I had thought the morning shift buzzed loudly and ran like a machine. I was wrong.

It's the night shift where the kitchen shines. The change happens gradually. The din picks up at 2.30 when the line cooks arrive. A pressure hits around 4, when the a.m. shift leaves and front of house arrives. The diners come promptly at 5 o'clock. 

I said I wasn't on the line. I was also wrong there. 


"You're going to be plating desserts. I'll show you the station at 5.30." A nervous tangle of snakes rises in the pit of my stomach. I wipe my hands on my apron at 5.30 and head to the station. It looks like a battle station. There are pint containers stacked neatly. Bottles. As it's an open kitchen, I'm behind a glass countertop, directly facing customers. Two lowboys filled with ice creams and cakes are at my feet. And the ticket machine, the ever-present ticket machine, is at my left hand.

This is where the dots of sauce go. This is where you place the cake, the garnish, the drizzle. The lights dim and I cut cauliflower florets while waiting, my ears pricked, for the ever present sound for the ticket machine. 

I stumble, like everyone does at first. I try to send out the vegan tart with meringue dots. Come back, fix it. I struggle with getting that perfect scoop of ice cream until I learn to start taking the containers out right away when the order comes in and scooping last. Slowly, I get better. I start taking desserts two at a time. Dot ice creams with carrots that look like flower petals. Torch meringues. Draw perfect circles with sauce bottles. 

Plating is an art, one that exceptional care must be taken with. This is the final product, the ultimate event, for everyone who touched each component of the dish. This is what the customer sees and it must be perfect and beautiful. Do honor to it, to everyone, with your hands.

At 11.30, I pack up my knives and venture out to the busy Lower East Side.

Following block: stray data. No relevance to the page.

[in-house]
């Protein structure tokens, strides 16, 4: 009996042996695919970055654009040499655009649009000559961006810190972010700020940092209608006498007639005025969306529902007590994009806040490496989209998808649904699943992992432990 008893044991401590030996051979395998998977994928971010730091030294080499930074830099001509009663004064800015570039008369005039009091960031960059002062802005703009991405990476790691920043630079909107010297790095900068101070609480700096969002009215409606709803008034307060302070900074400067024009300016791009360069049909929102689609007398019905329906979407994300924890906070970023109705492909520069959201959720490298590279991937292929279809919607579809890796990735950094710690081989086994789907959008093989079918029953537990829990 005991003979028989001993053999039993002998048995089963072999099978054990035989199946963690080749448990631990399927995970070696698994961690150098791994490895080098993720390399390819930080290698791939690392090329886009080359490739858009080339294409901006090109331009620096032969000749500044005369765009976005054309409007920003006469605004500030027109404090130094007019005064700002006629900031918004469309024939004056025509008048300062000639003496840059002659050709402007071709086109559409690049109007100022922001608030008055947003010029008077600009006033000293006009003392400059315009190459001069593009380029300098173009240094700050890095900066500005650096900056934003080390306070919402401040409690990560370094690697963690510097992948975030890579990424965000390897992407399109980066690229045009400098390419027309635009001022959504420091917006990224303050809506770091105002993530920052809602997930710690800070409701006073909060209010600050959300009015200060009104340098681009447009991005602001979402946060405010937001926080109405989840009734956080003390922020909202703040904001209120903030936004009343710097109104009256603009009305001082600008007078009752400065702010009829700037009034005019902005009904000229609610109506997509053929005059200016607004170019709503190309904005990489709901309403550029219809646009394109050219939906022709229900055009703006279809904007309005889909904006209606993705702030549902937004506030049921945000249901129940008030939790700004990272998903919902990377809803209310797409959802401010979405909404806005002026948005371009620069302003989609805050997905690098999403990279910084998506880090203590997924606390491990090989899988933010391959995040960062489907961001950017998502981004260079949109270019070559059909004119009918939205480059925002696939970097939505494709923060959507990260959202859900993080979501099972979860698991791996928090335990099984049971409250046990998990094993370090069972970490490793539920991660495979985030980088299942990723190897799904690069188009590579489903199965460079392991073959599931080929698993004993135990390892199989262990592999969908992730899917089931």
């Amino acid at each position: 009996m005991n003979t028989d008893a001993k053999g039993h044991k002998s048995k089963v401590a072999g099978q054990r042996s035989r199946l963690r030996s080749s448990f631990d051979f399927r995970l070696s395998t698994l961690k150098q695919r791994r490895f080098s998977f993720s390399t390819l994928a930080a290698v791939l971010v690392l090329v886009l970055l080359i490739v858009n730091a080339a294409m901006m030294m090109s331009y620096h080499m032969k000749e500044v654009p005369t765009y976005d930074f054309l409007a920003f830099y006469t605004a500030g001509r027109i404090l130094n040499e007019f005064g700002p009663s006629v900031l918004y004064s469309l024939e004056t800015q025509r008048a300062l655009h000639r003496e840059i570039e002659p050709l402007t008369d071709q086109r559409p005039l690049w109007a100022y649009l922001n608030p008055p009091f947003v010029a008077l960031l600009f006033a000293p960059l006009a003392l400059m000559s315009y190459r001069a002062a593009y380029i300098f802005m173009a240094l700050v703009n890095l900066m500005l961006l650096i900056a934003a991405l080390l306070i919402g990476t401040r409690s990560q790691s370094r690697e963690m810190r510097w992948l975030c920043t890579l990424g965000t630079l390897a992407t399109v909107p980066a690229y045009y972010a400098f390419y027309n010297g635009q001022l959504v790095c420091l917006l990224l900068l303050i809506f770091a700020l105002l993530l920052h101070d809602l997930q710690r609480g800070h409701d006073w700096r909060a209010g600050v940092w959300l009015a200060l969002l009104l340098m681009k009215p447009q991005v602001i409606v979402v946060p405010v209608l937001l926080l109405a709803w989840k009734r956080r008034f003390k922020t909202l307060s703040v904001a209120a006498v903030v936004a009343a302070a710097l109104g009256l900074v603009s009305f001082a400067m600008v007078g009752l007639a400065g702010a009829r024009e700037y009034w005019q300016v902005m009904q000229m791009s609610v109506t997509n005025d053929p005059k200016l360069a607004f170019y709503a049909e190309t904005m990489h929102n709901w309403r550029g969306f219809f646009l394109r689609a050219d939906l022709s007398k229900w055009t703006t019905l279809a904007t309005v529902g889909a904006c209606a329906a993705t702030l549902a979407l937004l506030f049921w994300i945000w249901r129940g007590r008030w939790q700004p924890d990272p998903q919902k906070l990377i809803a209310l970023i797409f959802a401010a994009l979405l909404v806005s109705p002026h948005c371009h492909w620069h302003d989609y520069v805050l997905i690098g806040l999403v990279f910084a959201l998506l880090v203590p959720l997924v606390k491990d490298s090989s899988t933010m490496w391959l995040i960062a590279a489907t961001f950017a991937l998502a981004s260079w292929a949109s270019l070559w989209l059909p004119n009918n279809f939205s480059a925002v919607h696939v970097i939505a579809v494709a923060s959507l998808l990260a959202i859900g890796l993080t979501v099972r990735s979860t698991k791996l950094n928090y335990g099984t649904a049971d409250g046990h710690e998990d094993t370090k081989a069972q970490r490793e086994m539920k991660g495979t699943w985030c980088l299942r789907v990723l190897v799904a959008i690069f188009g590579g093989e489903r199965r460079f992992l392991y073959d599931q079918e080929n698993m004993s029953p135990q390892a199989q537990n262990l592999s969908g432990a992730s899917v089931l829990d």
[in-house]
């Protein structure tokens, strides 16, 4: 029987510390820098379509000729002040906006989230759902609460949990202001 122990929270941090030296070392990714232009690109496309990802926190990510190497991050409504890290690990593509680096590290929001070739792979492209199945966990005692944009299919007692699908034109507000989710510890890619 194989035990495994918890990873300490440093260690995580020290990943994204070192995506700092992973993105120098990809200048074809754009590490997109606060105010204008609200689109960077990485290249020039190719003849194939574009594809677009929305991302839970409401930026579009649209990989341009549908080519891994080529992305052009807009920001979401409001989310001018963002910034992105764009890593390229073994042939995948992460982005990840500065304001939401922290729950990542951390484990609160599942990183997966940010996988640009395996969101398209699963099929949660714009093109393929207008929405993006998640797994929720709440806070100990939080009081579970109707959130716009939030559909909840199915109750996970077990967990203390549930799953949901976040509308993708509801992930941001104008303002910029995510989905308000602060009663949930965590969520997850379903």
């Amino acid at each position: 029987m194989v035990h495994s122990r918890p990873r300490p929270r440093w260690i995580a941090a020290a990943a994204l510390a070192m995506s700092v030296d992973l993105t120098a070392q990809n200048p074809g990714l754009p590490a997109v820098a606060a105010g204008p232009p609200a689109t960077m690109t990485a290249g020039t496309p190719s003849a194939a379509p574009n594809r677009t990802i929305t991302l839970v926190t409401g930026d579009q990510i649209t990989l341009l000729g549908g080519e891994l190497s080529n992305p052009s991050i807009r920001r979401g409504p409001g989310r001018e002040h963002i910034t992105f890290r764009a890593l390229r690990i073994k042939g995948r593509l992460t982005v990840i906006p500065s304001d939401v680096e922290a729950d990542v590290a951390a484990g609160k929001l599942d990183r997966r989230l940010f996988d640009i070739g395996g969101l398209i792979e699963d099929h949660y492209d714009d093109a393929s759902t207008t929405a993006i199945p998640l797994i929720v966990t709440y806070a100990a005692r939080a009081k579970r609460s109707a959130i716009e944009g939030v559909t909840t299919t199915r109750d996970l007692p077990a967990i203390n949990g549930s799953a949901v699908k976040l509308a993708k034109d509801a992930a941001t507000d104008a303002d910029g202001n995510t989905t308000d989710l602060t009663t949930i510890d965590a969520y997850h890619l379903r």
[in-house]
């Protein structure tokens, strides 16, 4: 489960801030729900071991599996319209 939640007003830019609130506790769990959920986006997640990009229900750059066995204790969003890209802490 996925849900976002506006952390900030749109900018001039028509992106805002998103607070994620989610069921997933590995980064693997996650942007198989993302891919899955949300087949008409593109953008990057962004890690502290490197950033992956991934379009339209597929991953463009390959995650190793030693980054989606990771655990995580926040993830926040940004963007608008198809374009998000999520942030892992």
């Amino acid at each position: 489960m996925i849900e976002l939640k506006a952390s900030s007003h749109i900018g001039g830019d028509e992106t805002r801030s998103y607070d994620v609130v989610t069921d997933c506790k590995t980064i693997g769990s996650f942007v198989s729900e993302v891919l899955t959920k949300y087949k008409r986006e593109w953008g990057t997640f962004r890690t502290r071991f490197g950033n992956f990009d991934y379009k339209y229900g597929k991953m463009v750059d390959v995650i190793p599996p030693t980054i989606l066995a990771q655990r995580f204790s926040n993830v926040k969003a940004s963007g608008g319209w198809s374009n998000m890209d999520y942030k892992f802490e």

I'll be back tomorrow. 

fire to order.

There are little things that betray a kitchen worker. I open my bag and find six Sharpies. 

The first six weeks are the hardest. I find a rhythm in movement, like a dance. Slice scallions. Perfectly on the bias. Fill a pint with them. We need three quarts of pickled sunchokes. I find a poetry in terms I'd never come across a year ago. Half-sheet, nine pan, cambro. Cooks and chefs are pursuers of excellence, of a demanding perfection that plays dangerously well into my organized Virgo mind. Do not do it if it won't be perfect. Throw it out.  Save it for family. Do it again. There is a continual competition with our own selves to be better, faster, more precise. Your knife cannot be sharp enough, your hands steady enough. 

There are two main shifts of kitchen staff - morning prep and night service. I come in with the morning prep shift, leaving the house at 7.20 and fully set up at my station (do you have your cutting board? your pint and quart containers?) by 8 am. There is a quiet buzz beyond the a.m. playlist. We flit back and forth, up and down countless stairs hauling 8-quart containers of hot sauce and broccoli, cauliflower and pickling liquids. Yell corner! and hot pan!. There is a special soundtrack to a kitchen. 

Here, we honor vegetables in a way. Transform them. That's why I'm here and not anywhere else. To learn how to transform and elevate fennel and cauliflower, cabbage and corn. My culinary school education had focused so heavily on meats, chicken especially, that when I graduated I felt somewhat still at a loss in the world of vegetables. 

And I want to know everything. To be an encyclopedia of knowledge on food and cooking. How? I ask. Why? The concepts come easily to me - I've always been a good test-taker, retainer of information. The muscle mastery is harder. Where do I cut? How hard? How can I swing my knife to get those smooth, quick motions? This is practice. It will take years. 

Today marks my first day working a dinner service and while I'm still prep and not on the line, the pressure is there to perform. This is theater. The diners arrive promptly at 5 pm. I'm ready.